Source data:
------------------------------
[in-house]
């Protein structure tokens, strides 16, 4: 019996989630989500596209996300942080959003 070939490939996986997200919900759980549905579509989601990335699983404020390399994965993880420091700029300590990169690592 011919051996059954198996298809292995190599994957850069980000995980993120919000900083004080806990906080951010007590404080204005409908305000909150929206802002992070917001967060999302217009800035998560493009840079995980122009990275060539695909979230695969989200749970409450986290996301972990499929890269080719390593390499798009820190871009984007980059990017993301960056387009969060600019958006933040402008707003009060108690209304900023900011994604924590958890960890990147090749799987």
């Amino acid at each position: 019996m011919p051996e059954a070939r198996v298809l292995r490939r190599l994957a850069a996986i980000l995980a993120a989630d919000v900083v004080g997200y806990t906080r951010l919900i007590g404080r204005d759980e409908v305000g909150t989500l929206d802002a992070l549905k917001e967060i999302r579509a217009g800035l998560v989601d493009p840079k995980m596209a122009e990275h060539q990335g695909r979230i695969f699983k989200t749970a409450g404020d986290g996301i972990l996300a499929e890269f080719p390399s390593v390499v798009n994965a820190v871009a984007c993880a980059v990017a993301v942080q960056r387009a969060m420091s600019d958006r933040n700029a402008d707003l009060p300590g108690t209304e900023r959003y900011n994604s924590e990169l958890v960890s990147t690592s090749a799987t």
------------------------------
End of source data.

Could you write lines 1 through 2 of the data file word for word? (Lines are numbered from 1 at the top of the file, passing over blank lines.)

[in-house]
């Protein structure tokens, strides 16, 4: 019996989630989500596209996300942080959003 070939490939996986997200919900759980549905579509989601990335699983404020390399994965993880420091700029300590990169690592 011919051996059954198996298809292995190599994957850069980000995980993120919000900083004080806990906080951010007590404080204005409908305000909150929206802002992070917001967060999302217009800035998560493009840079995980122009990275060539695909979230695969989200749970409450986290996301972990499929890269080719390593390499798009820190871009984007980059990017993301960056387009969060600019958006933040402008707003009060108690209304900023900011994604924590958890960890990147090749799987």